1.8. Nihil primo senatus die agi passus est nisi de supre- mis Augusti, cuius testamentum inlatum per virgines Vestae Tiberium et Liviam heredes habuit. Livia in familiam Iuliam nomenque Augustum adsumebatur; in spem secundam nepotes pronepotesque, tertio gradu primores civitatis scripserat, plerosque invisos sibi sed iactantia gloriaque ad posteros. legata non ultra civilem modum, nisi quod populo et plebi quadringenties tricies quinquies, praetoriarum cohortium militibus singula nummum milia, urbanis quingenos, legionariis aut cohortibus civium Romanorum trecenos nummos viritim dedit. tum consultatum de honoribus; ex quis qui maxime insignes visi, ut porta triumphali duceretur funus Gallus Asinius, ut legum latarum tituli, victarum ab eo gentium vocabula anteferrentur L. Arruntius censuere. addebat Messala Valerius renovandum per annos sacramentum in nomen Tiberii; interrogatusque a Tiberio num se mandante eam sententiam prompsisset, sponte dixisse respondit, neque in iis quae ad rem publicam pertinerent consilio nisi suo usurum vel cum periculo offensionis: ea sola species adulandi supererat. conclamant patres corpus ad rogum umeris senatorum ferendum. remisit Caesar adroganti moderatione, populumque edicto monuit ne, ut quondam nimiis studiis funus divi Iulii turbassent, ita Augustum in foro potius quam in campo Martis, sede destinata, cremari vellent. die funeris milites velut praesidio stetere, multum inridentibus qui ipsi viderant quique a parentibus acceperant diem illum crudi adhuc servitii et libertatis inprospere repetitae, cum occisus dictator Caesar aliis pessimum aliis pulcherrimum facinus videretur: nunc senem principem, longa potentia, provisis etiam heredum in rem publicam opibus, auxilio scilicet militari tuendum, ut sepultura eius quieta foret. 1.8. Prorogatur Poppaeo Sabino provincia Moesia, additis Achaia ac Macedonia. id quoque morum Tiberii fuit, continuare imperia ac plerosque ad finem vitae in isdem exercitibus aut iurisdictionibus habere. causae variae traduntur: alii taedio novae curae semel placita pro aeternis servavisse, quidam invidia, ne plures fruerentur; sunt qui existiment, ut callidum eius ingenium, ita anxium iudicium; neque enim eminentis virtutes sectabatur, et rursum vitia oderat: ex optimis periculum sibi, a pessimis dedecus publicum metuebat. qua haesitatione postremo eo provectus est ut mandaverit quibusdam provincias, quos egredi urbe non erat passurus. 1.8.  The only business which he allowed to be discussed at the first meeting of the senate was the funeral of Augustus. The will, brought in by the Vestal Virgins, specified Tiberius and Livia as heirs, Livia to be adopted into the Julian family and the Augustan name. As legatees in the second degree he mentioned his grandchildren and great-grandchildren; in the third place, the prominent nobles — an ostentatious bid for the applause of posterity, as he detested most of them. His bequests were not above the ordinary civic scale, except that he left 43,500,000 sesterces to the nation and the populace, a thousand to every man in the praetorian guards, five hundred to each in the urban troops, and three hundred to all legionaries or members of the Roman cohorts. The question of the last honours was then debated. The two regarded as the most striking were due to Asinius Gallus and Lucius Arruntius — the former proposing that the funeral train should pass under a triumphal gateway; the latter, that the dead should be preceded by the titles of all laws which he had carried and the names of all peoples whom he had subdued. In addition, Valerius Messalla suggested that the oath of allegiance to Tiberius should be renewed annually. To a query from Tiberius, whether that expression of opinion came at his dictation, he retorted — it was the one form of flattery still left — that he had spoken of his own accord, and, when public interests were in question, he would (even at the risk of giving offence) use no man's judgment but his own. The senate clamoured for the body to be carried to the pyre on the shoulders of the Fathers. The Caesar, with haughty moderation, excused them from that duty, and warned the people by edict not to repeat the enthusiastic excesses which on a former day had marred the funeral of the deified Julius, by desiring Augustus to be cremated in the Forum rather than in the Field of Mars, his appointed resting-place. On the day of the ceremony, the troops were drawn up as though on guard, amid the jeers of those who had seen with their eyes, or whose fathers had declared to them, that day of still novel servitude and freedom disastrously re-wooed, when the killing of the dictator Caesar to some had seemed the worst, and to others the fairest, of high exploits:— "And now an aged prince, a veteran potentate, who had seen to it that not even his heirs should lack for means to coerce their country, must needs have military protection to ensure a peaceable burial!"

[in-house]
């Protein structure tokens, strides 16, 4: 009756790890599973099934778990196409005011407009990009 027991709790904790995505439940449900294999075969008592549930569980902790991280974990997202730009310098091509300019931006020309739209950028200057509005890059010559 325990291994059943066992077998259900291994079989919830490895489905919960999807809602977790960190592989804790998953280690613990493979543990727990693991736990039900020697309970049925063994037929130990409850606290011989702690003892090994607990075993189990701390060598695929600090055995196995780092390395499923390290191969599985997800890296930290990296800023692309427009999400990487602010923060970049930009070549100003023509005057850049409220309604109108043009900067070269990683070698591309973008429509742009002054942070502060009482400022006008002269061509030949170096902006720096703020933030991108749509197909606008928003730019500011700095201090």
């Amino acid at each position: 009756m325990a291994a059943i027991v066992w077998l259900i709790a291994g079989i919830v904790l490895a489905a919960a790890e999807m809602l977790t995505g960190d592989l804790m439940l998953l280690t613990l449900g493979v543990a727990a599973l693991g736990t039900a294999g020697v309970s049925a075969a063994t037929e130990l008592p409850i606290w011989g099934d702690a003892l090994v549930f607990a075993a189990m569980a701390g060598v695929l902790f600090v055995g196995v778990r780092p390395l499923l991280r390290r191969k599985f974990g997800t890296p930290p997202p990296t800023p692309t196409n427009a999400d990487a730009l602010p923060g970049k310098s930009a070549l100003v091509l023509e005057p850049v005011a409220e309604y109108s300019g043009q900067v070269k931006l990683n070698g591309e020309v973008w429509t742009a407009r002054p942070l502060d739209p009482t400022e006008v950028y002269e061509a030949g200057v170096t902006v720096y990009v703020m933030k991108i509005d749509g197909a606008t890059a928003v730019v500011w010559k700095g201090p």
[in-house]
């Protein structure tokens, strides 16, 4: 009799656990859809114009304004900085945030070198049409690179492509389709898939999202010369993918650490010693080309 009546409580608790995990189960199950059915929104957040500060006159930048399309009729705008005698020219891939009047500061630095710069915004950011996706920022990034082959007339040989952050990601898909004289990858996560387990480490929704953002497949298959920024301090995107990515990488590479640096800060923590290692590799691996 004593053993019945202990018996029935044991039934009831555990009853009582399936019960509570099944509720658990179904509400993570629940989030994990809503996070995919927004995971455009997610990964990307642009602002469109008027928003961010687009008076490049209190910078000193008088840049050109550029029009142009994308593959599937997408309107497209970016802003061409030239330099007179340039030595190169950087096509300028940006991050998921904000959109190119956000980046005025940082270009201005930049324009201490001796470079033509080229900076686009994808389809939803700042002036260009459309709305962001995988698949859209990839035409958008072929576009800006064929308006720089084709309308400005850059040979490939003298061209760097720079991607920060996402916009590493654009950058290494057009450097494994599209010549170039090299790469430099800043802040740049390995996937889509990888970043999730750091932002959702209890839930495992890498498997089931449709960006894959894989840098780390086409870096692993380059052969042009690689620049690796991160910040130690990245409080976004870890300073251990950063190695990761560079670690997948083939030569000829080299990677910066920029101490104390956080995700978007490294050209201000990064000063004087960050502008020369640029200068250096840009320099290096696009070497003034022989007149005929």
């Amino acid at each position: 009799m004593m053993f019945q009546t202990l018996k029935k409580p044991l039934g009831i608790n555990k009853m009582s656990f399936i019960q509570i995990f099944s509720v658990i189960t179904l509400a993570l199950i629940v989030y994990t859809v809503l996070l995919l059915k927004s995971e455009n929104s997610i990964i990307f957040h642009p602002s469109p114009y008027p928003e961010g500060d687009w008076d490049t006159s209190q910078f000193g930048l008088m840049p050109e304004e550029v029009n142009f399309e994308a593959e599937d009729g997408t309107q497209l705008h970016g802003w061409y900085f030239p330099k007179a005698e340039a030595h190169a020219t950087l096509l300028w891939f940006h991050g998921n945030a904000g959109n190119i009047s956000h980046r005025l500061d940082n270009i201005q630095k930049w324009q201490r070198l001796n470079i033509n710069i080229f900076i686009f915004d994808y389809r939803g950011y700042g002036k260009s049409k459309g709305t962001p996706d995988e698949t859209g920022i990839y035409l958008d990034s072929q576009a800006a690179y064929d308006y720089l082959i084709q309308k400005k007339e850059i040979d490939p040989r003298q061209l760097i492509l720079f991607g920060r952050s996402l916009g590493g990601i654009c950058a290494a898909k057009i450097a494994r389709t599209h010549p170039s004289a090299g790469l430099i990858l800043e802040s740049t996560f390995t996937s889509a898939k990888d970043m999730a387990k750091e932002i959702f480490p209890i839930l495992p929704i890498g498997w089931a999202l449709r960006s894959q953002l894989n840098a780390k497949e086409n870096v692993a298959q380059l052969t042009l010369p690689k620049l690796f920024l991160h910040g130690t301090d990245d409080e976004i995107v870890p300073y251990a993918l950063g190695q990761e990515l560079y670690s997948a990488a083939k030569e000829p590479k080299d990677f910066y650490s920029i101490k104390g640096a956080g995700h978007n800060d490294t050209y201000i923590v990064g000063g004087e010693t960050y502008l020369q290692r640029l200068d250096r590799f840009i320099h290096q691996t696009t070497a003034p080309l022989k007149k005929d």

59. Apuleius, The Golden Ass, 3.2 (2nd cent. CE - 2nd cent. CE)  Tagged with subjects: •gaze, public Found in books: Jenkyns (2013) 10